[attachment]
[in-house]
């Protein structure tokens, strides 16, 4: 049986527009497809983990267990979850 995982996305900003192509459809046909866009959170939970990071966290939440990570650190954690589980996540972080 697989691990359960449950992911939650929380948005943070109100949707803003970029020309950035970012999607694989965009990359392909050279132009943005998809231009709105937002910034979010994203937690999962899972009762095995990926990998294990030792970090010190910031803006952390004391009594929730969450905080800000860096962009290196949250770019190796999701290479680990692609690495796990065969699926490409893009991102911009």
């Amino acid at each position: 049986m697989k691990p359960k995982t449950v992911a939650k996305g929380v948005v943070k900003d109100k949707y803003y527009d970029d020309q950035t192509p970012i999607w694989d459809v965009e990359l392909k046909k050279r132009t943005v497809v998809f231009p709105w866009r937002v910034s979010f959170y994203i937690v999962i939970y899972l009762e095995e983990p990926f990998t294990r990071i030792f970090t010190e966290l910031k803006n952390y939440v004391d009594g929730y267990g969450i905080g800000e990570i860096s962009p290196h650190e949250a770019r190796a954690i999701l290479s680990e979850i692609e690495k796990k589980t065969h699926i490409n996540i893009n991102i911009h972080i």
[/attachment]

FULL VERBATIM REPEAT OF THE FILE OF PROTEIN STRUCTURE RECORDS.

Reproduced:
[in-house]
């Protein structure tokens, strides 16, 4: 049986527009497809983990267990979850 995982996305900003192509459809046909866009959170939970990071966290939440990570650190954690589980996540972080 697989691990359960449950992911939650929380948005943070109100949707803003970029020309950035970012999607694989965009990359392909050279132009943005998809231009709105937002910034979010994203937690999962899972009762095995990926990998294990030792970090010190910031803006952390004391009594929730969450905080800000860096962009290196949250770019190796999701290479680990692609690495796990065969699926490409893009991102911009």
């Amino acid at each position: 049986m697989k691990p359960k995982t449950v992911a939650k996305g929380v948005v943070k900003d109100k949707y803003y527009d970029d020309q950035t192509p970012i999607w694989d459809v965009e990359l392909k046909k050279r132009t943005v497809v998809f231009p709105w866009r937002v910034s979010f959170y994203i937690v999962i939970y899972l009762e095995e983990p990926f990998t294990r990071i030792f970090t010190e966290l910031k803006n952390y939440v004391d009594g929730y267990g969450i905080g800000e990570i860096s962009p290196h650190e949250a770019r190796a954690i999701l290479s680990e979850i692609e690495k796990k589980t065969h699926i490409n996540i893009n991102i911009h972080i």